Several therapies target the acute signs and symptoms of transverse myelitis:
- Intravenous steroids. After your diagnosis, you'll likely receive steroids through a vein in your arm over the course of several days. Steroids help reduce the inflammation in your spinal column.
Plasma exchange therapy. People who don't respond to intravenous steroids may undergo plasma exchange therapy. This therapy involves removing the straw-colored fluid in which blood cells are suspended (plasma) and replacing the plasma with special fluids.
It's not certain how this therapy helps people with transverse myelitis, but it may be that plasma exchange removes antibodies that are involved in inflammation.
- Antiviral medication. Some people who have a viral infection of the spinal cord may be treated with antiviral medication.
Pain medication. Chronic pain is a common complication of transverse myelitis. Medications that may lessen muscle pain include common pain relievers, including acetaminophen (Tylenol, others), ibuprofen (Advil, Motrin IB, others) and naproxen sodium (Aleve).
Nerve pain may be treated with antidepressant drugs, such as sertraline (Zoloft), and anticonvulsant drugs, such as gabapentin (Neurontin, Gralise) or pregabalin (Lyrica).
- Medications to treat other complications. Your doctor may prescribe other medications as needed to treat problems such as muscle spasticity, urinary or bowel dysfunction, depression, or other complications associated with transverse myelitis.
- Medications to prevent recurrent attacks of transverse myelitis. People who have positive results for antibodies associated with neuromyelitis optica require ongoing immunosuppressive medications such as corticosteroids to reduce their chances of having recurrent attacks of transverse myelitis or from developing optic neuritis.
Other therapies focus on long-term recovery and care:
- Physical therapy. Physical therapy helps you increase strength and improve coordination. Your physical therapist will likely teach you how to use assistive devices, such as a wheelchair, canes or braces, if needed.
- Occupational therapy. This type of therapy helps people with transverse myelitis learn new ways of performing day-to-day activities, such as bathing, preparing a meal and housecleaning.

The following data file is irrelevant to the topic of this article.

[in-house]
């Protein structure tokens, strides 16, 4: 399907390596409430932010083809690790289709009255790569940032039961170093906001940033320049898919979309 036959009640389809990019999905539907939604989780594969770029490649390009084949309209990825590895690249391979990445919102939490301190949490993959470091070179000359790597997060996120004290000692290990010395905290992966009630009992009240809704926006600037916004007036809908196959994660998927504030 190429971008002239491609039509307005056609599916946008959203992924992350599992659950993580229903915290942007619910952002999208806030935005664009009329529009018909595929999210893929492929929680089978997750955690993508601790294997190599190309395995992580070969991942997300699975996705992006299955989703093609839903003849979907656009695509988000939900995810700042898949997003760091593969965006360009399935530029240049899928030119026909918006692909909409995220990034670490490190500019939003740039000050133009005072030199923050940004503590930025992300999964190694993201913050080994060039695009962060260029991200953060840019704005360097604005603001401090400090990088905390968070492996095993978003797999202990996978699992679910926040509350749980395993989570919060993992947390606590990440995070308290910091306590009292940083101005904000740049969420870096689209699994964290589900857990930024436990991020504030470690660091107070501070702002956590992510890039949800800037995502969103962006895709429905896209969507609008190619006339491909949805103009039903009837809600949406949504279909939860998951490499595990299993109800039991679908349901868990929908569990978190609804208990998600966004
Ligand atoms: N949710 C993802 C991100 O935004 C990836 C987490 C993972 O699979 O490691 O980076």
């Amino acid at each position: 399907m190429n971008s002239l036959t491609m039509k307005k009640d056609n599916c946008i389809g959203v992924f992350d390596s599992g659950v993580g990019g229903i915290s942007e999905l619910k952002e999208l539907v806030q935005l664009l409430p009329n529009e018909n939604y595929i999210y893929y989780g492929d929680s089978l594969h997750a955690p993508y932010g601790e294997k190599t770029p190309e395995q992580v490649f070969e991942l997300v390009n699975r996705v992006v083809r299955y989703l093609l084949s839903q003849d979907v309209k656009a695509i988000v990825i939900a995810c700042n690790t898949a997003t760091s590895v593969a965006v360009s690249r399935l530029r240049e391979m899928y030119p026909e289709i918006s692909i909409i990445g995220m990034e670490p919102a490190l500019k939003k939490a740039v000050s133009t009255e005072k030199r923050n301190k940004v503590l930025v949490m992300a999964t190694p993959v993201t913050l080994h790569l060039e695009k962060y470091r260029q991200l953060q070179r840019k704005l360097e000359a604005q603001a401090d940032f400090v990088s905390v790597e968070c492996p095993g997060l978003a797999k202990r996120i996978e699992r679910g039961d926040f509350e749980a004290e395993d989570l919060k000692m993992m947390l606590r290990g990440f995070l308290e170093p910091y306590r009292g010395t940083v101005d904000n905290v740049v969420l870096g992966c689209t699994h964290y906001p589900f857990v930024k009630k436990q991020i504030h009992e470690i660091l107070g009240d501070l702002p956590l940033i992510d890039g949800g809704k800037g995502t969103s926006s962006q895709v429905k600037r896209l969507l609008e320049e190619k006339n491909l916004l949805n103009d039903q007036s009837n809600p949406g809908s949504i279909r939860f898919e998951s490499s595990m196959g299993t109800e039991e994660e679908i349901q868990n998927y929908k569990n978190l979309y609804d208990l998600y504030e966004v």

- Psychotherapy. A psychotherapist can use talk therapy to treat anxiety, depression, sexual dysfunction, and other emotional or behavioral issues that may be related to your coping with transverse myelitis.
Although most people with transverse myelitis have at least partial recovery, the process may take a year or more. Most of recovery occurs within the first three months after the episode and strongly depends on the cause of transverse myelitis.
People with neuromyelitis optica have a worse prognosis, although even in this situation, most experience recovery with treatment. About one-third of people with transverse myelitis fall into one of three categories after an episode of transverse myelitis:
- No or slight disability. These people experience only minimal residual symptoms.
- Moderate disability. These people are mobile, but may have difficulty walking, numbness or tingling, and bladder and bowel problems.
- Severe disability. Some people may have permanent need for a wheelchair and require ongoing assistance with care and everyday activities.
It's difficult to predict the course of transverse myelitis. Generally, people who experience a rapid onset of signs and symptoms have a worse prognosis than do those with relatively slower onset.
Feb. 13, 2014
- Transverse myelitis fact sheet. National Institute of Neurological Disorders and Stroke. http://www.ninds.nih.gov/disorders/transversemyelitis/detail_transversemyelitis.htm. Accessed Sept. 11, 2013.
- Transverse myelitis. The Transverse Myelitis Association. http://myelitis.org/symptoms-conditions/transverse-myelitis/. Accessed Sept. 11, 2013.
- Eisen A. Disorders affecting the spinal cord. http://www.uptodate.com/home. Accessed Sept. 11, 2013.
- Frohman EM, et al. Clinical practice: Transverse myelitis. New England Journal of Medicine. 2010;363:564.
- Weinshenker BG (expert opinion). Mayo Clinic, Rochester, Minn. Sept. 16, 2013.